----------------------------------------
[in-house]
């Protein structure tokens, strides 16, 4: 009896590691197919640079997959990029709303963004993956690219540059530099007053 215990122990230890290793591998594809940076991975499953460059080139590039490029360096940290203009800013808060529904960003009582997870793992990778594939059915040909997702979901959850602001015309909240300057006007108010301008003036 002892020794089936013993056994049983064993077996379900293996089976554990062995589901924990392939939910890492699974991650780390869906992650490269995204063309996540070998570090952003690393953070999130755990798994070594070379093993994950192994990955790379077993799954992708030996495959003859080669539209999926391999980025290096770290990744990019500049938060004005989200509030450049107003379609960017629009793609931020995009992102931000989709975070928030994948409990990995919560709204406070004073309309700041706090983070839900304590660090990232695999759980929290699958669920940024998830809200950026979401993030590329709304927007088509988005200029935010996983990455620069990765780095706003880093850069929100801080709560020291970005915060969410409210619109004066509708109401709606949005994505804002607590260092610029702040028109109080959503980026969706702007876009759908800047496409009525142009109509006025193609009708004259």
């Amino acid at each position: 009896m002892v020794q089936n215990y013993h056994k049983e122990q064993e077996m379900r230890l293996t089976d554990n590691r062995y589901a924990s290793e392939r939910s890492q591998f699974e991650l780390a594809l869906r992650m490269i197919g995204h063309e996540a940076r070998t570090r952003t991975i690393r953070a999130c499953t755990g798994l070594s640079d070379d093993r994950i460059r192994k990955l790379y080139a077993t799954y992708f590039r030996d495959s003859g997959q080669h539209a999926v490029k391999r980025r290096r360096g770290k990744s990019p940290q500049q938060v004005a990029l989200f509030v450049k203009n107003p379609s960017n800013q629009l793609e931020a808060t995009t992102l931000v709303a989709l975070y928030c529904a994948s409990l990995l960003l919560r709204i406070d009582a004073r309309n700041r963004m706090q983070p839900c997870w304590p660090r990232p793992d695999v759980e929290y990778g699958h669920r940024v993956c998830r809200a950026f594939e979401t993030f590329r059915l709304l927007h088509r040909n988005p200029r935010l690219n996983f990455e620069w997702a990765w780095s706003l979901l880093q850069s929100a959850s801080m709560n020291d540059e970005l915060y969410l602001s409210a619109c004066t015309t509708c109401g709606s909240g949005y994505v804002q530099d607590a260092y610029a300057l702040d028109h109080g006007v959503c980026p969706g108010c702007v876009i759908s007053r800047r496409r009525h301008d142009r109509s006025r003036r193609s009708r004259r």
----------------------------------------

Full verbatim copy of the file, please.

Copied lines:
[in-house]
């Protein structure tokens, strides 16, 4: 009896590691197919640079997959990029709303963004993956690219540059530099007053 215990122990230890290793591998594809940076991975499953460059080139590039490029360096940290203009800013808060529904960003009582997870793992990778594939059915040909997702979901959850602001015309909240300057006007108010301008003036 002892020794089936013993056994049983064993077996379900293996089976554990062995589901924990392939939910890492699974991650780390869906992650490269995204063309996540070998570090952003690393953070999130755990798994070594070379093993994950192994990955790379077993799954992708030996495959003859080669539209999926391999980025290096770290990744990019500049938060004005989200509030450049107003379609960017629009793609931020995009992102931000989709975070928030994948409990990995919560709204406070004073309309700041706090983070839900304590660090990232695999759980929290699958669920940024998830809200950026979401993030590329709304927007088509988005200029935010996983990455620069990765780095706003880093850069929100801080709560020291970005915060969410409210619109004066509708109401709606949005994505804002607590260092610029702040028109109080959503980026969706702007876009759908800047496409009525142009109509006025193609009708004259």
């Amino acid at each position: 009896m002892v020794q089936n215990y013993h056994k049983e122990q064993e077996m379900r230890l293996t089976d554990n590691r062995y589901a924990s290793e392939r939910s890492q591998f699974e991650l780390a594809l869906r992650m490269i197919g995204h063309e996540a940076r070998t570090r952003t991975i690393r953070a999130c499953t755990g798994l070594s640079d070379d093993r994950i460059r192994k990955l790379y080139a077993t799954y992708f590039r030996d495959s003859g997959q080669h539209a999926v490029k391999r980025r290096r360096g770290k990744s990019p940290q500049q938060v004005a990029l989200f509030v450049k203009n107003p379609s960017n800013q629009l793609e931020a808060t995009t992102l931000v709303a989709l975070y928030c529904a994948s409990l990995l960003l919560r709204i406070d009582a004073r309309n700041r963004m706090q983070p839900c997870w304590p660090r990232p793992d695999v759980e929290y990778g699958h669920r940024v993956c998830r809200a950026f594939e979401t993030f590329r059915l709304l927007h088509r040909n988005p200029r935010l690219n996983f990455e620069w997702a990765w780095s706003l979901l880093q850069s929100a959850s801080m709560n020291d540059e970005l915060y969410l602001s409210a619109c004066t015309t509708c109401g709606s909240g949005y994505v804002q530099d607590a260092y610029a300057l702040d028109h109080g006007v959503c980026p969706g108010c702007v876009i759908s007053r800047r496409r009525h301008d142009r109509s006025r003036r193609s009708r004259r």